Novel nuclear cardiac system nears market

October 26, 2007

Next month Spectrum Dynamics will begin shipping its long-awaited D-SPECT Cardiac imaging product, featuring solid-state cadmium-zinc-telluride detectors and proprietary image reconstruction techniques that cut the time typically needed to do a SPECT heart scan by 75% or more. The Danville, CA-based company will target high-volume private cardiac labs and hospitals that put a premium on throughput and image quality.

Next month Spectrum Dynamics will begin shipping its long-awaited D-SPECT Cardiac imaging product, featuring solid-state cadmium-zinc-telluride detectors and proprietary image reconstruction techniques that cut the time typically needed to do a SPECT heart scan by 75% or more. The Danville, CA-based company will target high-volume private cardiac labs and hospitals that put a premium on throughput and image quality.

D-SPECT, first unveiled as a work-in-progress at RSNA 2005, can perform resting heart scans in four minutes and stress tests in two, according to tests done at luminary sites. Conventional gamma cameras typically require 15 to 18 minutes for stress testing.

Spectrum Dynamics executives hope to capitalize on the speed of D-SPECT in the months ahead. The company is starting with a direct sales force of seven but will ramp up substantially in 2008.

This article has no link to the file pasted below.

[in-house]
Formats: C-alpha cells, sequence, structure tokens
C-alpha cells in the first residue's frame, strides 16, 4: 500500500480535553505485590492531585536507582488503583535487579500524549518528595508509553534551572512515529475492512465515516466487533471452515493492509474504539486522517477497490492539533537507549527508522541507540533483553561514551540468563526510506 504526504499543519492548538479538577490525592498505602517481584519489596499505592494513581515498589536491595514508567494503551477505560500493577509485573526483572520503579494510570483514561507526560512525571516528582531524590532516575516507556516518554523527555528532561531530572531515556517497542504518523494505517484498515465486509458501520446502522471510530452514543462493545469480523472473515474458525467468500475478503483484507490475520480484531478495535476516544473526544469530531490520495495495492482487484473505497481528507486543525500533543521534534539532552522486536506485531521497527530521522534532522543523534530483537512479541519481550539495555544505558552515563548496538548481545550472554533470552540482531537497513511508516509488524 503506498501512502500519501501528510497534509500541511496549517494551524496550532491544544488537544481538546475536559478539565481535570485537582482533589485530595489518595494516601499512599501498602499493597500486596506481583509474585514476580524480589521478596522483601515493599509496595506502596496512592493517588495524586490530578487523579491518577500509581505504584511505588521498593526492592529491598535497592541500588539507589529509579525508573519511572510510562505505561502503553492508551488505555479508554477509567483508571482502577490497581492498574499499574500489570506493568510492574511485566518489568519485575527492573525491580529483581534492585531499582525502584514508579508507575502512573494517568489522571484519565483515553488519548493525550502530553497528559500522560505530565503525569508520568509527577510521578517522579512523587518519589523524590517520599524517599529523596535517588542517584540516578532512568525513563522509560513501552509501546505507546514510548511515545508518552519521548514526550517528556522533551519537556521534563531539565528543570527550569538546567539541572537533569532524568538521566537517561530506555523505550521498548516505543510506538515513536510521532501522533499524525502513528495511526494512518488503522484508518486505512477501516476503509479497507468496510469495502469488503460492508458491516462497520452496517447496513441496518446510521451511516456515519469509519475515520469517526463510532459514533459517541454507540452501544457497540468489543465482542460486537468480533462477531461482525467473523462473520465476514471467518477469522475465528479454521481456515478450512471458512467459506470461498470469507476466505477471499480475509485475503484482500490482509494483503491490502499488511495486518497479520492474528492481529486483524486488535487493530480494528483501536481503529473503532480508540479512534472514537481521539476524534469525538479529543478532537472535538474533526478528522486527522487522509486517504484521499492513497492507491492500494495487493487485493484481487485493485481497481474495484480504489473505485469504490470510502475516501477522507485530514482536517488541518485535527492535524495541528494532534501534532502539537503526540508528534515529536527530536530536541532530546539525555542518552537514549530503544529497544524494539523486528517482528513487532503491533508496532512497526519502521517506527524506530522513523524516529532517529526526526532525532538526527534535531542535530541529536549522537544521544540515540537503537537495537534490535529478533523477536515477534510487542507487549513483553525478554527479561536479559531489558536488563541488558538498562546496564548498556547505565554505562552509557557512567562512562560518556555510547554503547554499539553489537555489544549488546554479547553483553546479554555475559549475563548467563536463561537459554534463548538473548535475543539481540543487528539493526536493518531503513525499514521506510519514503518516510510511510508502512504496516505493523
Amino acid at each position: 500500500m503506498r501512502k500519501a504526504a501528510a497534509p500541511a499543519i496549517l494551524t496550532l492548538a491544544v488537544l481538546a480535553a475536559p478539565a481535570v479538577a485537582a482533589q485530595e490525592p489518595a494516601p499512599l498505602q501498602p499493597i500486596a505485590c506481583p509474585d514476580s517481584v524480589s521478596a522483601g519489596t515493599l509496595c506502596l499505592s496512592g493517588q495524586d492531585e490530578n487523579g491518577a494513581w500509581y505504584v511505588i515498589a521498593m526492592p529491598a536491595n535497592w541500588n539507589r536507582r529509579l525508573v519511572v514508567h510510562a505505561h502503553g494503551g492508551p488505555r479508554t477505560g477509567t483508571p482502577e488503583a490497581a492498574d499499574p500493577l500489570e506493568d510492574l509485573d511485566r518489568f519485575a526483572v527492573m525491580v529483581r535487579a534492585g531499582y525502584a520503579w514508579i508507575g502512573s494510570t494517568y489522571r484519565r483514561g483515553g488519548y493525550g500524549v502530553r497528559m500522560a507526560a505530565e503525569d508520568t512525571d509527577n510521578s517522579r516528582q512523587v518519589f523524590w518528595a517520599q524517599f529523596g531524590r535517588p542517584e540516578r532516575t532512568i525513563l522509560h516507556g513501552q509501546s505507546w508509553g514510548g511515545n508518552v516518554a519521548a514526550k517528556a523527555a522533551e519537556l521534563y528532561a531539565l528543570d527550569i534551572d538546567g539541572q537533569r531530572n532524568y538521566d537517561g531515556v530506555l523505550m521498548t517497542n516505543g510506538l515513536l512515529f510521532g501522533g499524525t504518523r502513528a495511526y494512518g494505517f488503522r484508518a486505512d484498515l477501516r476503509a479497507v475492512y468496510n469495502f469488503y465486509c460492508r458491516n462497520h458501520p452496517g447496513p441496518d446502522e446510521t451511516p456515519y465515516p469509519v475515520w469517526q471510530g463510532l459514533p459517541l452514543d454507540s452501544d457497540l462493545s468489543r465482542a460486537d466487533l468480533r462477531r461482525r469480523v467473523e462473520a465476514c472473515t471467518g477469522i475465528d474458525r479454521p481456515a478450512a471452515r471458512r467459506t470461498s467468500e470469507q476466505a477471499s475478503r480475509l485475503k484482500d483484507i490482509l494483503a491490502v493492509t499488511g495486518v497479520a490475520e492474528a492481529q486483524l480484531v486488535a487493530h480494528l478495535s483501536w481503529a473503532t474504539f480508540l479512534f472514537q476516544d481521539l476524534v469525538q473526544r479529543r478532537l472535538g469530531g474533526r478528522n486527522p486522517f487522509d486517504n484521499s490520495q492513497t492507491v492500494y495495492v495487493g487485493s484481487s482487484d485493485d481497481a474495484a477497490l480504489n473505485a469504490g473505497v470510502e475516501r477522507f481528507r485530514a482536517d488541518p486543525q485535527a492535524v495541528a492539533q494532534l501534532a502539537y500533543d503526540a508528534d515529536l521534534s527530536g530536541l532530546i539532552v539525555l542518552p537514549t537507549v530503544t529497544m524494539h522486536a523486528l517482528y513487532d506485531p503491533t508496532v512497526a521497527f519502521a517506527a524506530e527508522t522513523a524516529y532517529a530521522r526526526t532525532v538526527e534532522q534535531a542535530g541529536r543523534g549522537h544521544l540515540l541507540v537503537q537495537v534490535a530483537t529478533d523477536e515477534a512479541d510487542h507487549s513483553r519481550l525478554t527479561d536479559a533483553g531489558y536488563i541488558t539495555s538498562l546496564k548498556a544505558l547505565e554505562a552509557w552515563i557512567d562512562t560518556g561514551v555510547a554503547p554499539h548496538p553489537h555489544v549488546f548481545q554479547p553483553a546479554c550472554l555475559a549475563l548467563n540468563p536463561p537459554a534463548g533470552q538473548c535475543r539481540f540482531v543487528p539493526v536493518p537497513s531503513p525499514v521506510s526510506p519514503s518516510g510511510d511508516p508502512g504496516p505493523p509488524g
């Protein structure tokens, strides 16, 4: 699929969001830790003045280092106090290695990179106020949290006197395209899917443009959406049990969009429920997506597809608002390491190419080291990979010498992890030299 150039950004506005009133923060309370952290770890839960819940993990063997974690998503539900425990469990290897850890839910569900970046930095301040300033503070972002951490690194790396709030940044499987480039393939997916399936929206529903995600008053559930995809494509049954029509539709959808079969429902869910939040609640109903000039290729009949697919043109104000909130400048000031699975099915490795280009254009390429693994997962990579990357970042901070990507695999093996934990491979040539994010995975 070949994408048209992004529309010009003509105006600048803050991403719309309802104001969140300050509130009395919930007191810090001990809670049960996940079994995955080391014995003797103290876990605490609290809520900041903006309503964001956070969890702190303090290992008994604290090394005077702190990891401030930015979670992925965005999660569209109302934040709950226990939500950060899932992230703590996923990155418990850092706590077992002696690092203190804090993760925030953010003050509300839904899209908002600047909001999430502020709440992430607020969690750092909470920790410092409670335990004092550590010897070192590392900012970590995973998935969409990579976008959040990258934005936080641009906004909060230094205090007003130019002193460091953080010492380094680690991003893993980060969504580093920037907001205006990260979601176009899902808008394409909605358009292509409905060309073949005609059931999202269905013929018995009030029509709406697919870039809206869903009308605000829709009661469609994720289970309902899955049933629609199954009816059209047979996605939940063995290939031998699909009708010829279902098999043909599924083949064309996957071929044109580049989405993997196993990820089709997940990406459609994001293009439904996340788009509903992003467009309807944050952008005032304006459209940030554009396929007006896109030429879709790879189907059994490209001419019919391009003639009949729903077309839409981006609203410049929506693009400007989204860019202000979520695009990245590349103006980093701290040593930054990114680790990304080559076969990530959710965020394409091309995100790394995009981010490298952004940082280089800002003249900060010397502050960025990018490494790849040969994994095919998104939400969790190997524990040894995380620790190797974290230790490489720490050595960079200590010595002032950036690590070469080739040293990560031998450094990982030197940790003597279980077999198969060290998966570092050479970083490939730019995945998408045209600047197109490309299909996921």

"The big companies that own 70% to 80% of the market are still shipping systems with sodium iodide crystals and vacuum tubes, the same basic camera design that was invented 50 years ago. This market has waited 50 years to see something different," said Josh Gurewitz, vice president of sales and marketing.

The greater efficiency of D-SPECT is achieved through its nine CZT detectors, which increase sensitivity by a factor of 10 over that of conventional sodium iodide analog detectors, according to the company. D-SPECT alters the basic premise of photon detection, Gurewitz said.

Conventional nuclear medicine systems detect gamma rays by recording the flashes of light they create when striking a thin crystal or scintillator. D-SPECT converts photons directly to pulses, so its efficiency is higher. The system uses tungsten collimators with large collection angles for improved sensitivity and specialized algorithms to increase resolution by as much as a factor of two.

D-SPECT confines its nine detectors within an L-shaped housing. The detectors rotate back and forth within the housing, but neither the housing nor the patient's chair rotates.

Spectrum Dynamics considers D-SPECT a premium product, ergo, the list price of $290,000, about 15% higher than competing models. The key selling point, therefore, for the system's primary market - the private cardiologists' office - will be improved image quality, efficiency, and productivity.

"The small premium we are asking in the acquisition cost is easily offset by the additional revenue that comes from the additional studies that can be done per day," Gurewitz said. "The ability to improve throughput by allowing offices to image two, three, or four more patients in the same time makes a big difference. This also gives sites the flexibility to reduce the total number of cameras with the improved efficiency of D-SPECT."

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